ROME (Reuters) – Italy’s far-right League leader Matteo Salvini staged rallies across Tuscany on Friday, looking to pull off a potentially stunning electoral victory against the left in the picturesque region.
Seven regions are up for grabs in a vote spread over two days on Sept. 20 and 21, with an alliance of rightist parties poised to make a string of gains over Prime Minister Giuseppe Conte’s ruling coalition members, according to polls.
Underlying the importance of Tuscany, a left-wing stronghold since World War Two, Salvini focused his final campaign efforts on the wealthy region, which is centred on Florence, with six rallies planned through the day accompanied by a media blitz.
“For the first time in 50 years, the battle here is open,” he told a square full of supporters in Pisa.
Salvini, whose anti-immigrant League is the most popular party in Italy but languishes in opposition, failed in his bid to seize another leftist bastion, Emilia-Romagna, in February.
But he has toned down his overtly populist rhetoric in recent weeks and presented a youthful image at the polls, putting forward Susanna Ceccardi, 33, as his candidate against the 61-year-old Eugenio Giani, a veteran of the centre-left Democratic Party (PD), which forms part of Conte’s coalition.
‘ENERGY AND DRIVE’
“After the coronavirus crisis, Italy doesn’t need to be run by people at the end of their political career. They need energy and drive,” Salvini said on Friday.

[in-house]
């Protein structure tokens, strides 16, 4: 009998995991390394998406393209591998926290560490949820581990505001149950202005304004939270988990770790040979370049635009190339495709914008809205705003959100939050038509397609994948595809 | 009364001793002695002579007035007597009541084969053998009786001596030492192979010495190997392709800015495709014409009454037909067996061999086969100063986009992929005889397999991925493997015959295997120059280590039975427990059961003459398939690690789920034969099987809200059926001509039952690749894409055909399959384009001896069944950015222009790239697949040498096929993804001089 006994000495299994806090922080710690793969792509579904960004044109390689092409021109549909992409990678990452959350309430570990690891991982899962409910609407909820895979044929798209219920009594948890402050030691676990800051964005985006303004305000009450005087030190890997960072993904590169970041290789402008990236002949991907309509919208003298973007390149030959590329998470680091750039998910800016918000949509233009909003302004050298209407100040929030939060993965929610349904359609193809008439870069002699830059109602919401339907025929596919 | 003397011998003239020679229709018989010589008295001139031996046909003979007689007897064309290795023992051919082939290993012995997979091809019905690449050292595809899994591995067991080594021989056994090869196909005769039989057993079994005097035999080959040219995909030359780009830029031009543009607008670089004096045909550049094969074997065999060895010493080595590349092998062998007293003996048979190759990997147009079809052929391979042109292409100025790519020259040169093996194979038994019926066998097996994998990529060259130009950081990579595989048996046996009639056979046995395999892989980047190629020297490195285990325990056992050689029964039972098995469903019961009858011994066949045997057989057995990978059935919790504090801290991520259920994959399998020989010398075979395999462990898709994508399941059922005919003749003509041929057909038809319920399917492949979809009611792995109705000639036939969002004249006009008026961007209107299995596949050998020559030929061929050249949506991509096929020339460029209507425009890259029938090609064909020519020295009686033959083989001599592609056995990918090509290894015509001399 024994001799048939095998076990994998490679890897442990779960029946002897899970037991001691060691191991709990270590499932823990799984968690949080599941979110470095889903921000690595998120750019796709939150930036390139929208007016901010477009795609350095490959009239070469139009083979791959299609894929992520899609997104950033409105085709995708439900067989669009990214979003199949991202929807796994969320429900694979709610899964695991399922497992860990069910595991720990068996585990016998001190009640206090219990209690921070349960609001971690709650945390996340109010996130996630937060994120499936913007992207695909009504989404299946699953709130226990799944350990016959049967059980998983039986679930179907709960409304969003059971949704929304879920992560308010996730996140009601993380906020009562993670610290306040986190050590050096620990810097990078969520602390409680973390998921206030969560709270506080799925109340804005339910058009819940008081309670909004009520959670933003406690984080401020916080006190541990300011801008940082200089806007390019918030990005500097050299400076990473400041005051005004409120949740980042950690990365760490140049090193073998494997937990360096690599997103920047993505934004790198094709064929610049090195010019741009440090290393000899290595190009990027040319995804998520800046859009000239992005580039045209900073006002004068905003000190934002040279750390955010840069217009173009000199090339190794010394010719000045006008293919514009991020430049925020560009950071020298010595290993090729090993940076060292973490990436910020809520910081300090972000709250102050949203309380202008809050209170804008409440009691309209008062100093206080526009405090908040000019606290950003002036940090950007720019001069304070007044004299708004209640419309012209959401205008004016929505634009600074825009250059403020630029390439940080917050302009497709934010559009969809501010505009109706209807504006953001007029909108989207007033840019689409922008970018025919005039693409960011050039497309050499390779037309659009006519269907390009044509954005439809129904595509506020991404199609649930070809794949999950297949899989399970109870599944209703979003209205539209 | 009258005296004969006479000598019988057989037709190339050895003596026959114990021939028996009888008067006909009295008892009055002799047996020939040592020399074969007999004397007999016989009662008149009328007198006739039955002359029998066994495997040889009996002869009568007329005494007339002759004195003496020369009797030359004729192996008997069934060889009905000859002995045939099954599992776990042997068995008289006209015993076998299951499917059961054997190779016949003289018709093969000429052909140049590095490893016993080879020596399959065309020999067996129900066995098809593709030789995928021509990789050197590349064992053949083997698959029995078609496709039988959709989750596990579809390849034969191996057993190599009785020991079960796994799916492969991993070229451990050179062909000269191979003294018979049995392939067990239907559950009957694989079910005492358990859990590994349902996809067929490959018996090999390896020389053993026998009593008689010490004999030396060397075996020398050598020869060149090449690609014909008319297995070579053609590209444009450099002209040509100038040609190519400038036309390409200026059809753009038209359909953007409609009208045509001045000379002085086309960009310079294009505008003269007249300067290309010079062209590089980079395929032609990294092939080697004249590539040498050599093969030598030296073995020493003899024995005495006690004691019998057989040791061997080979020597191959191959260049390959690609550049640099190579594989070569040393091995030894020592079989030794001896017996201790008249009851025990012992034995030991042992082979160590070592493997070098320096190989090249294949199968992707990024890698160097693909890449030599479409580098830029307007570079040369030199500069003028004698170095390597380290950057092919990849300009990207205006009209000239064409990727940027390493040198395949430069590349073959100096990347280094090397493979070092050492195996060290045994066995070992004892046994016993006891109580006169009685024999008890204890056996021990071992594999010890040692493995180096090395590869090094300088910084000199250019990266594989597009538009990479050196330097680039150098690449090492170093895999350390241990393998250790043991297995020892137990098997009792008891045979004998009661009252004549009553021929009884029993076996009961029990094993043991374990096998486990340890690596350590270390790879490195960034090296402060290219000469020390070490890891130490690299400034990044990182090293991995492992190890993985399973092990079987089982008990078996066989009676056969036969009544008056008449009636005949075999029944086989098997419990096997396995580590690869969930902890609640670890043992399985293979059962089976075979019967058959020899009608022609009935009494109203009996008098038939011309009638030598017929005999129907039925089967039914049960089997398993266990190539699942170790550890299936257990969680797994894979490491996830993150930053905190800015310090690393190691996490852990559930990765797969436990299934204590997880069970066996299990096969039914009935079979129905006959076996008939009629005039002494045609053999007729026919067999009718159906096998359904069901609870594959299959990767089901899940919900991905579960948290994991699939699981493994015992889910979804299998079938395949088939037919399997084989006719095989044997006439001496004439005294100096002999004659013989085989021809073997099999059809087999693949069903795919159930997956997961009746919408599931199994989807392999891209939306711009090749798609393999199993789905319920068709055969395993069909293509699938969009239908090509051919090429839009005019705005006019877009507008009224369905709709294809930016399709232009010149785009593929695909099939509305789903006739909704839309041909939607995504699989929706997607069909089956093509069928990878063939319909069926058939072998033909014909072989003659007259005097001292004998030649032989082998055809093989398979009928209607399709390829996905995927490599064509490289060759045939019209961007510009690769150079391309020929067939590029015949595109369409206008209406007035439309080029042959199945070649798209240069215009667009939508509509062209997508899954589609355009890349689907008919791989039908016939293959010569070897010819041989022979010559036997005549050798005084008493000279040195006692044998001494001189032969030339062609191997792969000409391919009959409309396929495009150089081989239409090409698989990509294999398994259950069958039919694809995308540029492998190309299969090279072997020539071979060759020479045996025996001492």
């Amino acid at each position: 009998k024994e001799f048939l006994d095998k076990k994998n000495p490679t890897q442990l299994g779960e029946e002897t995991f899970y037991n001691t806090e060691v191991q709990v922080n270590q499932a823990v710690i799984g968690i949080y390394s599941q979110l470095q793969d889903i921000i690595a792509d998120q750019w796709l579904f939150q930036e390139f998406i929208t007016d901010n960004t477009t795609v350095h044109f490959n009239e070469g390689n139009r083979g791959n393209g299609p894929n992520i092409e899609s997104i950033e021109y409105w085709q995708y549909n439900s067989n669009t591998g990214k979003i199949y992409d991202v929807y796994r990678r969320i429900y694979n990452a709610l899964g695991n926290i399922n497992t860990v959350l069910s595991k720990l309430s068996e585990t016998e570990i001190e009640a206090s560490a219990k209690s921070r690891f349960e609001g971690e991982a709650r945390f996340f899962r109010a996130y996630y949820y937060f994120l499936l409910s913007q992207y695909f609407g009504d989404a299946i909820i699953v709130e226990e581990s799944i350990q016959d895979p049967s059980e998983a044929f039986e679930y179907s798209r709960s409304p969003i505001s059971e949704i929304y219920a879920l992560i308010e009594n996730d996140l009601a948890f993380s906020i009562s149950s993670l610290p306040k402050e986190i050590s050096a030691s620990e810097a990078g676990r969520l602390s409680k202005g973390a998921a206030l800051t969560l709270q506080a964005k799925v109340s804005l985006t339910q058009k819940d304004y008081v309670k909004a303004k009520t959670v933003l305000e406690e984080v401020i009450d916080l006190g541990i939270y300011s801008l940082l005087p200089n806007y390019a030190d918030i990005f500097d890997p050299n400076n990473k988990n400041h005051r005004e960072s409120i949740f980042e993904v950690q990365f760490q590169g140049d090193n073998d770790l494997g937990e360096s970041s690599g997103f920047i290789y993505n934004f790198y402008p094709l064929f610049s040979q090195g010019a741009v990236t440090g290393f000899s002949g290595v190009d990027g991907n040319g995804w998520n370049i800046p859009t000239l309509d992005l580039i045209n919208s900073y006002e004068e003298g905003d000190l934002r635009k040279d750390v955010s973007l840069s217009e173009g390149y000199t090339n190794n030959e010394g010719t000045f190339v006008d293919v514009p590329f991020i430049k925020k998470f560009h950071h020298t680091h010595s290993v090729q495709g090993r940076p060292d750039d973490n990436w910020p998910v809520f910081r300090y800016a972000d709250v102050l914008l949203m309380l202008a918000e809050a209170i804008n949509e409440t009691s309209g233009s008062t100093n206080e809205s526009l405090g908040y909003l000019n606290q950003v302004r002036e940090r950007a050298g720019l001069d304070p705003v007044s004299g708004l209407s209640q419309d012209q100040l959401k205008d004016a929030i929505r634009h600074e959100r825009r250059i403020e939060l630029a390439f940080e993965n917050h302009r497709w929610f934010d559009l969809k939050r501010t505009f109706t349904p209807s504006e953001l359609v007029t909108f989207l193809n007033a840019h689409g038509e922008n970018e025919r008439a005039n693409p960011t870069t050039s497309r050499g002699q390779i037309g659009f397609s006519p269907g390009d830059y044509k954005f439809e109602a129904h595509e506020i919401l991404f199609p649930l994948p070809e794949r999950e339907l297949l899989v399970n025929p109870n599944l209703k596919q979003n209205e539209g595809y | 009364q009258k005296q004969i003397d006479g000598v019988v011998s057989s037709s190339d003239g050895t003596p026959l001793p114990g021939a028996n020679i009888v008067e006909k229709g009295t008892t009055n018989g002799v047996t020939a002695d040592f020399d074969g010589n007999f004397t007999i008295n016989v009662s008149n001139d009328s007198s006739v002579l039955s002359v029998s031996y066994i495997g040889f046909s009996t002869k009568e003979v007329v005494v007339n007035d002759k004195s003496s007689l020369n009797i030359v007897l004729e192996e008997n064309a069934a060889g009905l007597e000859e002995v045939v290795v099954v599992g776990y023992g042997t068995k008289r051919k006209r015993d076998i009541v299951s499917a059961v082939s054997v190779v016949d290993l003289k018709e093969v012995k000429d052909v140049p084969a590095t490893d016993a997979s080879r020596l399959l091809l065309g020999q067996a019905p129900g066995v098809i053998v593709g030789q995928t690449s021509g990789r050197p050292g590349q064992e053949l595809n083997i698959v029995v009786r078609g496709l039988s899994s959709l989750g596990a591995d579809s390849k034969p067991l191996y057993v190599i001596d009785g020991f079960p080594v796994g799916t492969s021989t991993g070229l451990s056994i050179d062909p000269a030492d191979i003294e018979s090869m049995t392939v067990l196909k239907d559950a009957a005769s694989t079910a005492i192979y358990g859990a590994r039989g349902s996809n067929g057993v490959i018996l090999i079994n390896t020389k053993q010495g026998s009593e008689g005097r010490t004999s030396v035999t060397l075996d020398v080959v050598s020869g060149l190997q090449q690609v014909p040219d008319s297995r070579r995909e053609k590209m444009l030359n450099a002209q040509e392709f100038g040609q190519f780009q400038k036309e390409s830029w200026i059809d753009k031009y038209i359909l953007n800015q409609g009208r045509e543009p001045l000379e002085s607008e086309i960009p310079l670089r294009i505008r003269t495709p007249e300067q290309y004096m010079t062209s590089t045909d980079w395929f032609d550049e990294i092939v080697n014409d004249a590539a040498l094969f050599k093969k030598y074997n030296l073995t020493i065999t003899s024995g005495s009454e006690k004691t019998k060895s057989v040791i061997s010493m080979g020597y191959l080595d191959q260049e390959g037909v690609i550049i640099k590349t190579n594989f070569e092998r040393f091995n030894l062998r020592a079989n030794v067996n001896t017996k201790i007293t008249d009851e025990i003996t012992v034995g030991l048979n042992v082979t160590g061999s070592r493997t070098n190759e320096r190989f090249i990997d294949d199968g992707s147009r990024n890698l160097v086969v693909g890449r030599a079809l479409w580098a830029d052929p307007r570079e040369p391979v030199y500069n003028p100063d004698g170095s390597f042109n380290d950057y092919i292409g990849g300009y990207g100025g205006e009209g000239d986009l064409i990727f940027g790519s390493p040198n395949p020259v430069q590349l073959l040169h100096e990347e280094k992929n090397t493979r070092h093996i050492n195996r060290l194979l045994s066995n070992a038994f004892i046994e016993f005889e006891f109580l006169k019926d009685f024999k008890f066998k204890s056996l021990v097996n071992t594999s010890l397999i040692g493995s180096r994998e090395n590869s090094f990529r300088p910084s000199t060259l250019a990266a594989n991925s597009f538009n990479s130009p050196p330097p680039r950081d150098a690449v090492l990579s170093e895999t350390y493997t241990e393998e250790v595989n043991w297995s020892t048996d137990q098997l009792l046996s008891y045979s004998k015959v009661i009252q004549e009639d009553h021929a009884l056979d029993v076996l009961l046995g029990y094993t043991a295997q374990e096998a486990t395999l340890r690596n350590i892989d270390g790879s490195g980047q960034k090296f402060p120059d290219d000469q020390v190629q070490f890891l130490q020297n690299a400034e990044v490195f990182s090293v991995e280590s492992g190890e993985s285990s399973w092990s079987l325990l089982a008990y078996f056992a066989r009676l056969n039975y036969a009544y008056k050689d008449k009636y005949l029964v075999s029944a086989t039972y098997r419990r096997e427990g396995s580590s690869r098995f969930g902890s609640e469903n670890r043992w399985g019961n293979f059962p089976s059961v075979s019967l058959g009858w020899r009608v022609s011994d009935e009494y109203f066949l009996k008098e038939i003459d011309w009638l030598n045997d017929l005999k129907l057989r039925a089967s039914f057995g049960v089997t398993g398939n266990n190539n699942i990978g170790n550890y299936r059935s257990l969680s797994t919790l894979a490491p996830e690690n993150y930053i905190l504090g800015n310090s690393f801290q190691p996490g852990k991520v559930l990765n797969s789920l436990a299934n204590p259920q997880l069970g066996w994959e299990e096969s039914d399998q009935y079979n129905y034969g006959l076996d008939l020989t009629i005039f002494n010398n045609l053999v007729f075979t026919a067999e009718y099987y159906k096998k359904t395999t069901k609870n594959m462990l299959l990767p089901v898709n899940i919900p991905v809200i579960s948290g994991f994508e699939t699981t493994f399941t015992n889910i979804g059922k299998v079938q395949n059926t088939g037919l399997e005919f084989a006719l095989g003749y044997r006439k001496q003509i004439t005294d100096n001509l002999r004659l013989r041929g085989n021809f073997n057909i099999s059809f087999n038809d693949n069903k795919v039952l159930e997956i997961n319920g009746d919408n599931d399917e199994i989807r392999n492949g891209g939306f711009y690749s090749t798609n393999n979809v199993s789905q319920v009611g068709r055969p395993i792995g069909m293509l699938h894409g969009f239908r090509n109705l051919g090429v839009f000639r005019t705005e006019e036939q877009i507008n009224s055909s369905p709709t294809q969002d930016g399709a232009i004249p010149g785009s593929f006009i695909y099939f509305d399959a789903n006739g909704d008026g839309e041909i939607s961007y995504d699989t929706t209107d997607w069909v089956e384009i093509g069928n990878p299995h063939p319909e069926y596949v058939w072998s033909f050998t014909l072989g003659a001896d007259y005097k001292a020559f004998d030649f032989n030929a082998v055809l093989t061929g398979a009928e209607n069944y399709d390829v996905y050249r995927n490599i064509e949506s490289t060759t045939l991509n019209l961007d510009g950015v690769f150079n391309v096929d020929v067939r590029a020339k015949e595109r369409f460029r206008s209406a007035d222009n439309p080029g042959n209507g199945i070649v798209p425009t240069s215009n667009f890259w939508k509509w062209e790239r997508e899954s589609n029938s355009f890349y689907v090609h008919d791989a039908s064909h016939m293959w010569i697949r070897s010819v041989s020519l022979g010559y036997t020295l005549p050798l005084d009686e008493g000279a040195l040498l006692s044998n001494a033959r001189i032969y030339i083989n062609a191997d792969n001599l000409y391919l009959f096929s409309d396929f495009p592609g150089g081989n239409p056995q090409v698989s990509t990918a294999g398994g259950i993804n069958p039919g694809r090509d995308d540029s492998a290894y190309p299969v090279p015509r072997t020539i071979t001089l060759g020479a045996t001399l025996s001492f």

When a blackout was imposed on opinion polls two weeks ago, Giani was a fraction ahead of Ceccardi, but League politicians say they believe the two are now neck-and-neck.
In the other regional races, the right is expected to hold onto Liguria and Veneto and take the central Marche from the centre-left. The PD also risks losing Puglia in the south but should hold onto Campania, which is centred on Naples.
Tuscany is seen as the main battleground, with PD leader Nicola Zingaretti likely to face pressure to step down if the party loses its historic fiefdom, PD insiders say.
Old party allegiances die hard in Italy and Zingaretti will be hoping they prevail this weekend.
“My family and I vote for the left because it is the lesser evil,” said Maurizio Pinzi, 56, a petrol pump attendant in the Tuscan town of Montepulciano. “The League is making gains because the economy is going badly, but Salvini is a loudmouth who only talks about immigrants.”
(Additional reporting by Giselda Vagnoni in Montepulciano; Editing by Andrew Cawthorne)